The courage of vulnerability


Today’s prompt: Watch The power of vulnerability by Brené Brown. How can you use what she says to help you put your dreams into perspective that leads to action?

The road to belonging and happiness starts with vulnerability. Impossible to be our authentic selves without vulnerability. Brown explains it like this,

…speaking honestly and openly about who we are, about what we’re feeling, and about our experiences (good and bad) is the definition of courage.

We all want to break the stigma that follows headache disorders. However, the only way to challenge people’s perceptions is to give them a glimpse into the reality of our fight with headache disorders. This can be frightening and embarrassing. Because I believe in leading by example, I’d like to take today’s challenge as the opportunity to be truthful and vulnerable first.

Below is a photograph I never thought anyone would see. However, I took it because I thought it was important to have a record of what it is like to experience a cluster headache. This was taken in the early moments of an attack.  Ice and heat make the pain worse, so I can’t treat a cluster attack like I do a migraine. The vibration of this hand-held massager helps to dull the pain while I prepare my oxygen tank and mask.


The next photo is of me using my O2ptimask and O2 tank to abort an attack.  If you look closely, you can see that my eyes are watering and bloodshot. You can also see that my forehead is wrinkled up in pain.


This is me at my worst. Nothing I have experienced comes close to the agony of a cluster attack. I can’t sit still. I stop caring about what I do or say. I break out in a cold sweat and am unable to control the urge to take off my clothes.  I pace, rock, bang my head, and curse unrestrained. This can go on for up to 3 hours, ease up for 15 minutes, then start all over again as often as 3 or 4 times a day for up to 5 days every other week.

There is no cure for cluster headaches. The treatments are minimally successful and full of side effects. Prednisone can sometimes break a cycle, but it causes weight gain, insomnia, anxiety, poor thinking, restlessness, increased appetite and cancer if used too often. Verapamil is frequently used as a preventive. It can cause constipation, fainting, vertigo, low blood pressure, and heart blocks. Patient must have frequent EKGs to make sure the heart is coping well.  Topamax is also used as a preventive. It can cause glaucoma, kidney stones, dehydration, electrolyte imbalances, memory loss, and cognitive impairment. The one bright side is that high-flow oxygen is an effective abortive for most patients. When used properly, it is very safe.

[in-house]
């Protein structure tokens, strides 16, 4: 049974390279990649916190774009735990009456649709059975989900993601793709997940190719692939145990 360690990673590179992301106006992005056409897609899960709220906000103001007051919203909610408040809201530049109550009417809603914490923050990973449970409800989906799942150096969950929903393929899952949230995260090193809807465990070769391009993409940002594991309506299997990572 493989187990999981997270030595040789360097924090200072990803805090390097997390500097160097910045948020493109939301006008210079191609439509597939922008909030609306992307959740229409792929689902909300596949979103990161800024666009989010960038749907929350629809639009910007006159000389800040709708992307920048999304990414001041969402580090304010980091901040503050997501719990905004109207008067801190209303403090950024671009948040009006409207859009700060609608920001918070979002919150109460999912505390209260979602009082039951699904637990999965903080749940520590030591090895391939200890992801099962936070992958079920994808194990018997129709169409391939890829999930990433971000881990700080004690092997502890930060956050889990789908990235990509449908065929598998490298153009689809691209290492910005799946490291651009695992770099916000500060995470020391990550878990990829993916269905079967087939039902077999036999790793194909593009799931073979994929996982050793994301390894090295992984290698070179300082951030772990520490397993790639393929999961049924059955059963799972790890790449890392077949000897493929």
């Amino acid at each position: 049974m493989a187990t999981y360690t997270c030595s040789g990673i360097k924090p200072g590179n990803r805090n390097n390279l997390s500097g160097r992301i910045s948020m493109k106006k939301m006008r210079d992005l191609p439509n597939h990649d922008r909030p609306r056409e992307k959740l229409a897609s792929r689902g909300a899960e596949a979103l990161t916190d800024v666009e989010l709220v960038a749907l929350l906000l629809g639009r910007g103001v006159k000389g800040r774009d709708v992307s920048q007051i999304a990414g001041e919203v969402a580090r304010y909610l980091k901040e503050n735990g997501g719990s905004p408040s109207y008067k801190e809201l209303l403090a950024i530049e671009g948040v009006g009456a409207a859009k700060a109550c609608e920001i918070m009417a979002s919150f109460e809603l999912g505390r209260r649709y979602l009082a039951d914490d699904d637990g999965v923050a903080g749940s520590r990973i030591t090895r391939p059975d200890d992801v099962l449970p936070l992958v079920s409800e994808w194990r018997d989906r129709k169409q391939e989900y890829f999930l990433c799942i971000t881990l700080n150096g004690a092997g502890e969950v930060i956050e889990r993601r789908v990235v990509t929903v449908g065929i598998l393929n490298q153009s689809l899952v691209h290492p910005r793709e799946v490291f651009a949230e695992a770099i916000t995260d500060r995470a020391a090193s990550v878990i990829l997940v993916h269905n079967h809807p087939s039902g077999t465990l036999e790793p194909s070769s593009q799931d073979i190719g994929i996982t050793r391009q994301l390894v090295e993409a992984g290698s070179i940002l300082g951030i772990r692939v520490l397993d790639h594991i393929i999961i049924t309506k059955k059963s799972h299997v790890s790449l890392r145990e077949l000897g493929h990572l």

Here are some examples of the stigma I face as a result of cluster headaches:

  • When they see my O2 tank, people assume that I have COPD as a result of smoking.
  • Because the attacks usually happen in the early morning hours, I am rarely out in public when one starts. As a result, people assume I am exaggerating the intensity of the pain.
  • Because I also experience migraine attacks, doctors and lay people assume these are “just migraines” and can be treated like a migraine.
  • Bright and flashing lights are strong triggers so I often wear sunglasses or shield my eyes from flashing lights. I get accused of “attention-seeking”.
  • People (including my family) have trouble understanding how someone can be in that much pain yet no doctor can find the cause or fix it. Many times I am forced to respond to, “Have they found out what’s causing those yet?” No answer ever seems good enough.
  • Early on, few doctors would accept the diagnosis because I am female, non-smoker who doesn’t drink and has never used illegal drugs.  Many doctors still believe that only male smokers who drink excessively and/or use street drugs can get cluster headaches. It is viewed as a problem that is caused by patient misbehavior. Patient-blaming is rampant.
  • I have to take a lot of supplements and preventive medications in order to keep these attacks under partial control. Without these treatments, I would have attacks almost every day. Many people have accused me of “taking too many pills” or lecture me about changing my diet. I have no dietary triggers for cluster headaches. My triggers are bright flashing lights, loud sounds, chemical smells (tar, asphalt, incense, bug and weed killers, gasoline, burning wood, etc.), and alcohol.
  • When oxygen fails, I must seek emergency medical help. The first thing the nurses do is hook me up to their oxygen at a super-low flow rate with a crappy mask that leaks and then get frustrated when I tear it off and ask for a IV. They think I am being uncooperative and drug-seeking. What I want and need at that point is IV Solumedrol (steroids) and Dilaudid. Nothing else works. I scream, curse, cry, and am otherwise a “bad patient” when in reality I have absolutely no control over my behavior. I am so delirious with pain that I must have an advocate with me to explain what I need.

Whether it’s cluster headache, migraine, or some other headache disorder, we all experience our own form of torture. The only way to fight stigma is with the unadulterated truth.

Do you have the courage to show the world what you are really like in the middle of an attack? 

The 2014 Migraine and Headache Awareness Month, is dedicated to Dreaming of a World without Migraine and Headache Disorders. The 2014 Migraine and Headache Awareness Month Blog Challenge is a project of American Headache & Migraine Association.

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